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GSBN: Digest for 10/9/07



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-> Buffalo Grass Bales
     by Ben bobregon@...
-> Re: GSBN:Buffalo Grass Bales
     by cmagwood@...
-> Re: Buffalo Grass Bales
     by Derek Roff derek@...
-> Re: GSBN:Buffalo Grass Bales
     by Chris Stafford Stafford@...
-> Buffalo Grass Bales
     by Bruce King ecobruce@...
-> Re: GSBN:Re: Buffalo Grass Bales
     by Joyce Coppinger jc10508@...


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Date: 9 Oct 2007 10:50:45 -0500
From: Ben bobregon@...
Subject: Buffalo Grass Bales

Hi All

A couple recently asked me if buffalo grass baled after the seed heads
fell off would work in lieu of the traditional straw (wheat. oats or
rice) that we normally use. My first inclination was to say no, but I
told them I would pose the question to this list to see what the
responses were. Does anyone have any comments or experience to share?


Thank You

Ben Obregon


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Date: 9 Oct 2007 13:09:23 -0500
From: cmagwood@...
Subject: Re: GSBN:Buffalo Grass Bales

Ben,

I've had a chance to use switch grass bales, which were awesome. And hemp
is working really well. So does flax, etc. So I'd say if it's fairly
seedless and grassless and tubular, it should work. It probably matters
more how it's baled than what has been baled.

Chris

> Hi All
>
> A couple recently asked me if buffalo grass baled after the seed heads
> fell off would work in lieu of the traditional straw (wheat. oats or
> rice) that we normally use. My first inclination was to say no, but I
> told them I would pose the question to this list to see what the
> responses were. Does anyone have any comments or experience to share?
>
>
> Thank You
>
> Ben Obregon

>
>



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Date: 9 Oct 2007 13:20:57 -0500
From: Derek Roff derek@...
Subject: Re: Buffalo Grass Bales

The buffalo grass that I see is short, flat and fairly fine.  I would
think it would be hard to bale, and I wouldn't want to use it for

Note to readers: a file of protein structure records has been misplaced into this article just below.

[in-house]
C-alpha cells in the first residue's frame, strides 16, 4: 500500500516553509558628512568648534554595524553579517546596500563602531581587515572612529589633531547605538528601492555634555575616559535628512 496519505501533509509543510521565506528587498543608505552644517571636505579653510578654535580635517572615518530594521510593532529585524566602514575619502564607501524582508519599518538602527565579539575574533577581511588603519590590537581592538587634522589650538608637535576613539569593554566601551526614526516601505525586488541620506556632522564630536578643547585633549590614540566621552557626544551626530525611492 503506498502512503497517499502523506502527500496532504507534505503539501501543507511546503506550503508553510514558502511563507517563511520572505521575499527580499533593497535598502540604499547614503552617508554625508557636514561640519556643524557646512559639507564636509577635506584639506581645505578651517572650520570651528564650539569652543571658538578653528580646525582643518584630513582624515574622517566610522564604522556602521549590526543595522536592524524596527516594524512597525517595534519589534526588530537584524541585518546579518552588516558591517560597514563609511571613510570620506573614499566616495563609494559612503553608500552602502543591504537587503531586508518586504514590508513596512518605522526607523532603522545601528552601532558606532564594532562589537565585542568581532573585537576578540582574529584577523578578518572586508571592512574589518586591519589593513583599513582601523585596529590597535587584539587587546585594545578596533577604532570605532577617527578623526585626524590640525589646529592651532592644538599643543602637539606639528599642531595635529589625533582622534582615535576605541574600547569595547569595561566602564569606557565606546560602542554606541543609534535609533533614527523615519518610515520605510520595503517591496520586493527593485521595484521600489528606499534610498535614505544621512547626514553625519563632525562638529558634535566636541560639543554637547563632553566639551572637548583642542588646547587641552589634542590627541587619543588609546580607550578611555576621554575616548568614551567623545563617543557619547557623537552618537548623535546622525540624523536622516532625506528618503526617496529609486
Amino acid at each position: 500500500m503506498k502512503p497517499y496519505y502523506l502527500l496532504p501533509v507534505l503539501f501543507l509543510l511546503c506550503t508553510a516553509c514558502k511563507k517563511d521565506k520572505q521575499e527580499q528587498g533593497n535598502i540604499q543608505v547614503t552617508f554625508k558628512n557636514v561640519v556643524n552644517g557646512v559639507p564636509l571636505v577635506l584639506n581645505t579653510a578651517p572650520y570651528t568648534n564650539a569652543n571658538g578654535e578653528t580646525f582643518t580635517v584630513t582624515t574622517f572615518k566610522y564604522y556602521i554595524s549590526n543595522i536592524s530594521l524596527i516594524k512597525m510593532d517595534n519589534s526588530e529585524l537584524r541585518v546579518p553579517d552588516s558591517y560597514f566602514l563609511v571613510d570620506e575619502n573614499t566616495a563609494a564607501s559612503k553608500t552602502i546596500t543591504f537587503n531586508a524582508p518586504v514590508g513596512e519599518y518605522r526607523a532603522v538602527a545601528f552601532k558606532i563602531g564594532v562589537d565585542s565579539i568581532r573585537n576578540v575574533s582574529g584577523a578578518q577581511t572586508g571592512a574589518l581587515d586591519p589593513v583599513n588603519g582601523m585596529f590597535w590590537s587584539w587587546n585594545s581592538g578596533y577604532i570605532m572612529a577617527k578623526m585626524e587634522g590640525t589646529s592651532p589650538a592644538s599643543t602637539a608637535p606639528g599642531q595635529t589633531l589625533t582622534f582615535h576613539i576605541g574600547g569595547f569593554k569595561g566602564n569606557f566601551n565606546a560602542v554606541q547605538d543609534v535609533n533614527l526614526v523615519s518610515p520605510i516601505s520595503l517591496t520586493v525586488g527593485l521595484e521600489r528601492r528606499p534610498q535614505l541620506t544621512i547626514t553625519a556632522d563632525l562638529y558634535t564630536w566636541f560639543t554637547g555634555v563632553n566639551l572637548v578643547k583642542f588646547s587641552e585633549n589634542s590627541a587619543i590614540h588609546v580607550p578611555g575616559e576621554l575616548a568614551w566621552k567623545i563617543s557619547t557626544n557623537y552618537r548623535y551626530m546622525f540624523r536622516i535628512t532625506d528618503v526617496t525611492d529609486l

building without some level of careful, informal testing.  Of course, a
name like "buffalo grass" may refer to an entirely different plant in
different places.  Different climates could also have a major effect on
the growth of the plant.

derelict

Derek Roff

- --On Tuesday, October 9, 2007 12:46 PM -0400 cmagwood@...:

> Ben,
>
> I've had a chance to use switch grass bales, which were awesome. And
> hemp is working really well. So does flax, etc. So I'd say if it's
> fairly seedless and grassless and tubular, it should work. It
> probably matters more how it's baled than what has been baled.
>
> Chris
>
>> Hi All
>>
>> A couple recently asked me if buffalo grass baled after the seed
>> heads fell off would work in lieu of the traditional straw (wheat.
>> oats or rice) that we normally use. My first inclination was to say
>> no, but I told them I would pose the question to this list to see
>> what the responses were. Does anyone have any comments or experience
>> to share?
>>
>>
>> Thank You
>>
>> Ben Obregon


Derek Roff
Language Learning Center
Ortega Hall 129, MSC03-2100
University of New Mexico
Albuquerque, NM 87131-0001
505/277-7368, fax 505/277-3885
Internet: derek@...



----------------------------------------------------------------------

Date: 9 Oct 2007 13:31:13 -0500
From: Chris Stafford Stafford@...
Subject: Re: GSBN:Buffalo Grass Bales

Ben,
I've used rye grass straw. As long as its matured standing and can be
baled - it can be used. Problem with rye grass was its small stems
packed densely making bales extremely heavy and difficult to handle.
Chris

On Oct 9, 2007, at 9:46 AM, cmagwood@...:

> Ben,
>
> I've had a chance to use switch grass bales, which were awesome. And
> hemp
> is working really well. So does flax, etc. So I'd say if it's fairly
> seedless and grassless and tubular, it should work. It probably matters
> more how it's baled than what has been baled.
>
> Chris
>
>> Hi All
>>
>> A couple recently asked me if buffalo grass baled after the seed heads